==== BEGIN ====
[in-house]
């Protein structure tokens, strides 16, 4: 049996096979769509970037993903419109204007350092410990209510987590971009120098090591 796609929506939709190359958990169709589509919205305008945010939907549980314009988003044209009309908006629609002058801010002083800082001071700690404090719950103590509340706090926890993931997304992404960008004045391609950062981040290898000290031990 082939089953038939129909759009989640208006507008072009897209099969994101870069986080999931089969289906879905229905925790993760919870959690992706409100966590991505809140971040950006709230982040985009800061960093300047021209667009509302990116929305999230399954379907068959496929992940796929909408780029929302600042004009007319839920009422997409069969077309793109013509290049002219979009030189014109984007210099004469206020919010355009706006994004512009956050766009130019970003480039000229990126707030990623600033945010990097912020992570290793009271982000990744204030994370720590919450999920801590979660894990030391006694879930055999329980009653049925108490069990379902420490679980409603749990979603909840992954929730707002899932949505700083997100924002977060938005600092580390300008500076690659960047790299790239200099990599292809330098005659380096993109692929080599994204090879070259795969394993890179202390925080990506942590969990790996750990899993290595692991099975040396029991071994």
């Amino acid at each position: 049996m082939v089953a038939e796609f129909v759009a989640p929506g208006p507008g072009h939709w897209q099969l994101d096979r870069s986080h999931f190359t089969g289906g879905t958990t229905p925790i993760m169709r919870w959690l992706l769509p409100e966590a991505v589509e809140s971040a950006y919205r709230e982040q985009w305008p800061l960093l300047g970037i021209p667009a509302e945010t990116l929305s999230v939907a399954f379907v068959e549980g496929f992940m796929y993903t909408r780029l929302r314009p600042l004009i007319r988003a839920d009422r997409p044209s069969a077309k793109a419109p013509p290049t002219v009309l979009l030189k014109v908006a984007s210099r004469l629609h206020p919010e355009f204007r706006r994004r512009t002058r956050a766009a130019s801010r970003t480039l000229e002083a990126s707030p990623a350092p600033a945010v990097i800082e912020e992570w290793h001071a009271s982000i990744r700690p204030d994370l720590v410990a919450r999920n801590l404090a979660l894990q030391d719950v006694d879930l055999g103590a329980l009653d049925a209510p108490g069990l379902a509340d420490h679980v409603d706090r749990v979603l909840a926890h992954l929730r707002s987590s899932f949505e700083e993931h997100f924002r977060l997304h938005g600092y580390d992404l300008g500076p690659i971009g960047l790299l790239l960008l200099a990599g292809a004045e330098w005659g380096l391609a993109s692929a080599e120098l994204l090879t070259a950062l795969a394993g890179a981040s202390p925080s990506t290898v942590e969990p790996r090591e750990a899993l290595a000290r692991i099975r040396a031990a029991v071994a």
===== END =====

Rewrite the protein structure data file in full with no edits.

[in-house]
């Protein structure tokens, strides 16, 4: 049996096979769509970037993903419109204007350092410990209510987590971009120098090591 796609929506939709190359958990169709589509919205305008945010939907549980314009988003044209009309908006629609002058801010002083800082001071700690404090719950103590509340706090926890993931997304992404960008004045391609950062981040290898000290031990 082939089953038939129909759009989640208006507008072009897209099969994101870069986080999931089969289906879905229905925790993760919870959690992706409100966590991505809140971040950006709230982040985009800061960093300047021209667009509302990116929305999230399954379907068959496929992940796929909408780029929302600042004009007319839920009422997409069969077309793109013509290049002219979009030189014109984007210099004469206020919010355009706006994004512009956050766009130019970003480039000229990126707030990623600033945010990097912020992570290793009271982000990744204030994370720590919450999920801590979660894990030391006694879930055999329980009653049925108490069990379902420490679980409603749990979603909840992954929730707002899932949505700083997100924002977060938005600092580390300008500076690659960047790299790239200099990599292809330098005659380096993109692929080599994204090879070259795969394993890179202390925080990506942590969990790996750990899993290595692991099975040396029991071994």
């Amino acid at each position: 049996m082939v089953a038939e796609f129909v759009a989640p929506g208006p507008g072009h939709w897209q099969l994101d096979r870069s986080h999931f190359t089969g289906g879905t958990t229905p925790i993760m169709r919870w959690l992706l769509p409100e966590a991505v589509e809140s971040a950006y919205r709230e982040q985009w305008p800061l960093l300047g970037i021209p667009a509302e945010t990116l929305s999230v939907a399954f379907v068959e549980g496929f992940m796929y993903t909408r780029l929302r314009p600042l004009i007319r988003a839920d009422r997409p044209s069969a077309k793109a419109p013509p290049t002219v009309l979009l030189k014109v908006a984007s210099r004469l629609h206020p919010e355009f204007r706006r994004r512009t002058r956050a766009a130019s801010r970003t480039l000229e002083a990126s707030p990623a350092p600033a945010v990097i800082e912020e992570w290793h001071a009271s982000i990744r700690p204030d994370l720590v410990a919450r999920n801590l404090a979660l894990q030391d719950v006694d879930l055999g103590a329980l009653d049925a209510p108490g069990l379902a509340d420490h679980v409603d706090r749990v979603l909840a926890h992954l929730r707002s987590s899932f949505e700083e993931h997100f924002r977060l997304h938005g600092y580390d992404l300008g500076p690659i971009g960047l790299l790239l960008l200099a990599g292809a004045e330098w005659g380096l391609a993109s692929a080599e120098l994204l090879t070259a950062l795969a394993g890179a981040s202390p925080s990506t290898v942590e969990p790996r090591e750990a899993l290595a000290r692991i099975r040396a031990a029991v071994a």